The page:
Fortunately, technology is supplying some much needed relief for Seattle PD’s ICAC unit and similar units around the world. Like many organizations, Seattle PD has transformed the way they are conducting investigations to utilize digital technology to its fullest extent.

Agencies need to manage digital evidence as diligently as physical evidence. SOPs must be in place to maintain data integrity and a clear process must be adhered to so that the right team members get the right information when they need it. This is where having a strong digital evidence management system (DEMS) that is linked to your case management system offers a huge advantage. By deploying DEMS, agencies can protect and manage for appellate processes, simplify discovery, manage retention, and comply with expungement.

Modern analytics solutions powered by AI are another way that technology is helping investigators to automatically sort through mountains of data to surface key insights quickly to provide teams with a full picture of data insights in a single view.

Analytics Solutions, like Cellebrite Pathfinder, help investigators automatically sort through data to surface key insights quickly.

When authorized, analytics solutions are also providing the means for teams to share information across departments, agencies, and internationally, which is a huge help to units like Seattle PD who also collaborate with foreign agencies on some cases.

And while modern DI solutions still require manpower to drive key decisions during investigations, the time savings and peace of mind they can deliver to resource-strapped departments is helping many agency managers sleep better at night.

Technology is changing rapidly and as Captain Edwards pointed out, training has a shelf life. As technology advances, officers need to take refresher courses to keep up. Cellebrite’s Learning Center offers robust training programs that can be customized to meet the needs of departments and individuals alike through live-online and on-demand classes.

Education is equally important. Seven years ago Captain Edwards saw the need to create an ongoing educational program that would not only benefit his own team but help ICAC investigators all over the world. He enlisted Detective Ian Polhemus from his team to put the program together and the Northwest Regional ICAC Conference was born.

Now in its 7th year, the program has grown from 50 participants in year one to hundreds of ICAC professionals from all over the world who now make it a point to attend each year. The five-day event, normally held on the Microsoft campus, provides a forum for investigators, prosecutors, forensic examiners, industry professionals, and academics to come together to learn, collaborate, and share their knowledge of digital crime investigations involving child sexual exploitation.

Finding evidence by continuously training, asking the right questions, and utilizing the latest digital technologies has helped Seattle PD’s ICAC rescue hundreds of children, sometimes on the other side of the world. A case four years ago that Detective Kyburz helped solve followed the typical pattern of investigations he’s involved with, but its ending had far-reaching consequences.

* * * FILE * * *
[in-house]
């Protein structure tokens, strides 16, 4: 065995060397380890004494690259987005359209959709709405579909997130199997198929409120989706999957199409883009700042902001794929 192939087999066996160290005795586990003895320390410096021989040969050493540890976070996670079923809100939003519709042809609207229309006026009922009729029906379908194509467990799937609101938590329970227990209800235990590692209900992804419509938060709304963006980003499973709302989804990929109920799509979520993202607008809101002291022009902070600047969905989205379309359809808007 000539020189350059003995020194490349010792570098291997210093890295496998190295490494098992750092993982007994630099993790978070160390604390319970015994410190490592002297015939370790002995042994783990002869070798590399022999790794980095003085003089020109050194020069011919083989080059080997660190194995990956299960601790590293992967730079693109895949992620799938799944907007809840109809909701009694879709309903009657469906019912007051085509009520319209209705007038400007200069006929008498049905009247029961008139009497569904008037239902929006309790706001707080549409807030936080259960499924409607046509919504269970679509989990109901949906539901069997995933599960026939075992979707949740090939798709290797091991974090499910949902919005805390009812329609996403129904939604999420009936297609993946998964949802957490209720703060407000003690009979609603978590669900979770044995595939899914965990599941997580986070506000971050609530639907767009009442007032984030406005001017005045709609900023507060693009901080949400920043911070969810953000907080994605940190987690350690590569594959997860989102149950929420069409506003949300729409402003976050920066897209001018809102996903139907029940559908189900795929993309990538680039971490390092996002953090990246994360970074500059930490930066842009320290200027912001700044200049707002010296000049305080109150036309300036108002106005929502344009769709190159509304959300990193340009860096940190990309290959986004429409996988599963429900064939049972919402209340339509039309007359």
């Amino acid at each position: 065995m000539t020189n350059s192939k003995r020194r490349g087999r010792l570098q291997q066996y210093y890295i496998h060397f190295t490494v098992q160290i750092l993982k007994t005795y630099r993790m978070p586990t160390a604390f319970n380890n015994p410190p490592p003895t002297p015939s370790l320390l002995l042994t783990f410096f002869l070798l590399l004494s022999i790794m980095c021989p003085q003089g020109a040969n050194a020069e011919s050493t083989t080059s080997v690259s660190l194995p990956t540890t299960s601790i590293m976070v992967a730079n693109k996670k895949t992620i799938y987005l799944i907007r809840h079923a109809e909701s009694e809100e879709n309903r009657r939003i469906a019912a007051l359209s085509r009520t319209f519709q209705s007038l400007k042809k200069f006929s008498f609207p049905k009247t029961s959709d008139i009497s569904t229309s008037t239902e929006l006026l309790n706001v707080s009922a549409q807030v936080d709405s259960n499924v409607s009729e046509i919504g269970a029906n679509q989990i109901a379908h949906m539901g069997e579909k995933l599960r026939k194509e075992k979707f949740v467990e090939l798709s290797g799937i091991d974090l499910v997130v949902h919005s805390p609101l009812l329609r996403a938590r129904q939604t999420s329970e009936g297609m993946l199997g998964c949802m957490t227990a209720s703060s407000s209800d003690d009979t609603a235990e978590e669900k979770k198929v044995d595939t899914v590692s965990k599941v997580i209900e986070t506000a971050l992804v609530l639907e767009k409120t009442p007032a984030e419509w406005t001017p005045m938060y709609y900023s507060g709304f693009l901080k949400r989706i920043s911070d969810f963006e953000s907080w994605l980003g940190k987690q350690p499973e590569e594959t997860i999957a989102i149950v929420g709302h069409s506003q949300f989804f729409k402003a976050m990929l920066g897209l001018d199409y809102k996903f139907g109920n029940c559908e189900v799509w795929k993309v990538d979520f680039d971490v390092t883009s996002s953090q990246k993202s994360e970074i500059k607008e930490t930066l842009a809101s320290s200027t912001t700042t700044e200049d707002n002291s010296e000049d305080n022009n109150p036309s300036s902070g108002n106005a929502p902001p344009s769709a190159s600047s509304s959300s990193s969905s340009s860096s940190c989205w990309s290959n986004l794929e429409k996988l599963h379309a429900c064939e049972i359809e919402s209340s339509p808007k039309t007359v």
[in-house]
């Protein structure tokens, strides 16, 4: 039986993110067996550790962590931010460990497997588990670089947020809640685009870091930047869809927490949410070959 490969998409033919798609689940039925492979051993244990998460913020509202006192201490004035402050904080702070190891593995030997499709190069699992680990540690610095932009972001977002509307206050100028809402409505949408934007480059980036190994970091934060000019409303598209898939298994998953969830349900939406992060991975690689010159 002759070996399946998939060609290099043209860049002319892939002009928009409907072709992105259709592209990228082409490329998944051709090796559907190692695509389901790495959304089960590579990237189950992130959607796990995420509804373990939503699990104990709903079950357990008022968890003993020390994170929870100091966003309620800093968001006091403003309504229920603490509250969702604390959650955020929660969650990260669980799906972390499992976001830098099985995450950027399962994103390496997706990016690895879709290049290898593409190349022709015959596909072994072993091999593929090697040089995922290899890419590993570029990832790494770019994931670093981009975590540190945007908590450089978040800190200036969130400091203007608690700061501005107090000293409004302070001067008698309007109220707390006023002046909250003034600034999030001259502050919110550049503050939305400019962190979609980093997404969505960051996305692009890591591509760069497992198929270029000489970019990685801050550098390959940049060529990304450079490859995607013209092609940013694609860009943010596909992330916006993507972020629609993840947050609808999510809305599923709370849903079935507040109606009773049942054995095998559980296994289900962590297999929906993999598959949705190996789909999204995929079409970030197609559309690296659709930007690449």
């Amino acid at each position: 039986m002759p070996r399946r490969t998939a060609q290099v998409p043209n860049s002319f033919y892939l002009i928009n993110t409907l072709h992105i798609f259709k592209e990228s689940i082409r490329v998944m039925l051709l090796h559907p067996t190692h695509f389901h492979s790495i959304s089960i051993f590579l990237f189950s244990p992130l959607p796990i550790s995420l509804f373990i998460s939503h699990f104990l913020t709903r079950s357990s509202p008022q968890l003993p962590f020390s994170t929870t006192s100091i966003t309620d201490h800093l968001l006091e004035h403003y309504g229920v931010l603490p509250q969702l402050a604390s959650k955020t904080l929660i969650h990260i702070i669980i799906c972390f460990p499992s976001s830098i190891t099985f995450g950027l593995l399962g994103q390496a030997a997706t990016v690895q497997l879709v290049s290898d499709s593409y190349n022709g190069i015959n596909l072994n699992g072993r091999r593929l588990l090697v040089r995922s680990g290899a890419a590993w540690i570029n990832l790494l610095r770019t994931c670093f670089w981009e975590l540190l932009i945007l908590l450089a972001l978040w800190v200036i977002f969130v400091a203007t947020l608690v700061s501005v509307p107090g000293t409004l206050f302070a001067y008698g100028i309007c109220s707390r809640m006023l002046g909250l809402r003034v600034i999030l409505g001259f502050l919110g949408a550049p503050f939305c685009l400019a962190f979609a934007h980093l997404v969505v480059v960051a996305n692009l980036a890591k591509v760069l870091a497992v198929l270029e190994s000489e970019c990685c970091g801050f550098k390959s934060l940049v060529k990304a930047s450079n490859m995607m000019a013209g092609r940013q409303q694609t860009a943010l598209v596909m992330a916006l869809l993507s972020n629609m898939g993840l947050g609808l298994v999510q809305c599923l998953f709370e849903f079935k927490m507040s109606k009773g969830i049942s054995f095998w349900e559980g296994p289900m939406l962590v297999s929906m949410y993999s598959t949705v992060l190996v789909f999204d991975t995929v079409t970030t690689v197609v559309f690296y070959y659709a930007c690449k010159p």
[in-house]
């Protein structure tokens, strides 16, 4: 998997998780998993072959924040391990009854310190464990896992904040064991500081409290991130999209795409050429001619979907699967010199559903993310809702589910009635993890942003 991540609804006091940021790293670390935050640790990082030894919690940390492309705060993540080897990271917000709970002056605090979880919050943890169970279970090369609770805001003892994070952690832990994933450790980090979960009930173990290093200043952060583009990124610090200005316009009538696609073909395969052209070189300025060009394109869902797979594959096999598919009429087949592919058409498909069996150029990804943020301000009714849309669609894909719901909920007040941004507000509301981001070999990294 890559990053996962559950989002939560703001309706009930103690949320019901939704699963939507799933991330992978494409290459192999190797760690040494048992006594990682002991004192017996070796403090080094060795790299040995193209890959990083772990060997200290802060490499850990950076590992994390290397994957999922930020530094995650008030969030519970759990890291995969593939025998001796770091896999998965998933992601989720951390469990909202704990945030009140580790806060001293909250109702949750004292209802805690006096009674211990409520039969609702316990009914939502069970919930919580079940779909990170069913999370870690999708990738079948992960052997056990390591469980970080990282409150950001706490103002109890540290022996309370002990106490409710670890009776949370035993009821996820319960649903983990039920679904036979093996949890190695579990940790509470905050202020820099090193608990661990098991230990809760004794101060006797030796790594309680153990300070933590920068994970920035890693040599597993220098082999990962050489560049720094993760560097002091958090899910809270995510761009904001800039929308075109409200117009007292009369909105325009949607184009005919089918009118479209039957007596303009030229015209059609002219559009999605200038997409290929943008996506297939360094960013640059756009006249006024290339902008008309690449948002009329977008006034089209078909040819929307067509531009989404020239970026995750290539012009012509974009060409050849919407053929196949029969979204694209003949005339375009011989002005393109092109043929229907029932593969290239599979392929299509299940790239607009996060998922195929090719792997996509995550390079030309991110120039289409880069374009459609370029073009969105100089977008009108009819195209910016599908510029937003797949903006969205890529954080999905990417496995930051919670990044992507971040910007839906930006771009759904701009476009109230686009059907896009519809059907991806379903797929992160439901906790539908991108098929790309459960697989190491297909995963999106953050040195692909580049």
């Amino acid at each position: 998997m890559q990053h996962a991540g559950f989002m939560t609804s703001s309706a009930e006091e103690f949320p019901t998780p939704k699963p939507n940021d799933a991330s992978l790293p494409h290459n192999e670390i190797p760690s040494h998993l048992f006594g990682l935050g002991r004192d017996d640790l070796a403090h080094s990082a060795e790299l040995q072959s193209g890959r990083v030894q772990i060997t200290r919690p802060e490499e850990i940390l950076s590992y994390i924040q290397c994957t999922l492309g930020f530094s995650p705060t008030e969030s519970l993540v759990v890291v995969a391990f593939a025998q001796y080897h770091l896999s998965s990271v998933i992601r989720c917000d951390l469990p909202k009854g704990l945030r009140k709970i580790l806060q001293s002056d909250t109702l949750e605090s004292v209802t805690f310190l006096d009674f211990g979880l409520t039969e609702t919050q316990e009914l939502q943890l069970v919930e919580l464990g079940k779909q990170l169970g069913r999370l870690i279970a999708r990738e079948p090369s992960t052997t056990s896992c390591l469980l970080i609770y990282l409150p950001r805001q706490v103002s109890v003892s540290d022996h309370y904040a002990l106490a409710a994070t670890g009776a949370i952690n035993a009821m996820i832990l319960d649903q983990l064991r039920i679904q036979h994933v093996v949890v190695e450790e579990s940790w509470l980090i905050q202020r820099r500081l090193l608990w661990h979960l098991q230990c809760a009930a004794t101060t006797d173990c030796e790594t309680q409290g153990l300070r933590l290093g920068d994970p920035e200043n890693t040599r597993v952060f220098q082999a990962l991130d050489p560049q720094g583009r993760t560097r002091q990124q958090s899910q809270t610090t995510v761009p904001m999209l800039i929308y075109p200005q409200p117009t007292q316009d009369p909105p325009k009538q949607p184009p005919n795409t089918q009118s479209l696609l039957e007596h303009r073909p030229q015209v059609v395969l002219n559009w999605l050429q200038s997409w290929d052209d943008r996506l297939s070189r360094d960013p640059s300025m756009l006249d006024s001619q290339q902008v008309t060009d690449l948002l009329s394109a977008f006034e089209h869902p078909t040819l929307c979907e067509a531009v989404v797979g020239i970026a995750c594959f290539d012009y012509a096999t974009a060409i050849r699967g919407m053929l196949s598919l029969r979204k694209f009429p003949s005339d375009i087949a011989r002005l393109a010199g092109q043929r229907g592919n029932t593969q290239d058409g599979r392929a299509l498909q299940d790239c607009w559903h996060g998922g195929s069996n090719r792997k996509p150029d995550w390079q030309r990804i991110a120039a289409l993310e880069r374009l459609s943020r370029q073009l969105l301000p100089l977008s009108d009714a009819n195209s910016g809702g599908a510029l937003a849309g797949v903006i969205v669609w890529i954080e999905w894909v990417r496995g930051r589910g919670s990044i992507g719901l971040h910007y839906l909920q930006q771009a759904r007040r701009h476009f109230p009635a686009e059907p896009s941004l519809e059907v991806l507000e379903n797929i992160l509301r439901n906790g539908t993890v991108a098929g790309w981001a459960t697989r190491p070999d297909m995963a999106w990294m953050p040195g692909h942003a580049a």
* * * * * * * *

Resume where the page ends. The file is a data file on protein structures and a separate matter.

Detective Ian Polhemus and his dog, Bear, work as a team to find digital devices hidden by child-exploitation offenders at crime scenes.

It started with just a couple of cell phones. “No big deal,” Detective Kyburz began.

His instructions were straightforward — extract the data and provide the report to the case detective who, in turn, submitted his findings to the NCMEC.

What was unusual was that NCMEC came right back to the detective and asked her for more information on where the pictures she had submitted in her report came from.

I provided that information, ”Detective Kyburz said. “We kind of did this whole thing. And it turned out [that evidence] immediately helped rescue a little girl in Australia.

“And it also then broke a little bit more globally, beyond even just the US and Australia. From what I understand, it was kind of a ring of people sharing information and doing this, and they [law enforcement] rescued a few other children in some other countries. All from what started out as just a random case [and] just a few cell phones. ”

Detective Polhemus summed up his deal shared belief by saying that solving crimes against children is a calling. “Every case we investigate involves children… And when you look at wanting to make a difference, the most vulnerable parts of our communities in my opinion are children and the elderly. So anything that we can possibly do to positively impact the lives of those particular parts of our community I find very rewarding. ”

The incredible work that Captain Edwards’ team is doing represents the kind of dedication taking place in ICAC units all across America. Like so many good police units, their work largely goes unheralded. When it comes to making our world a safer place, however, these officers are true heroes.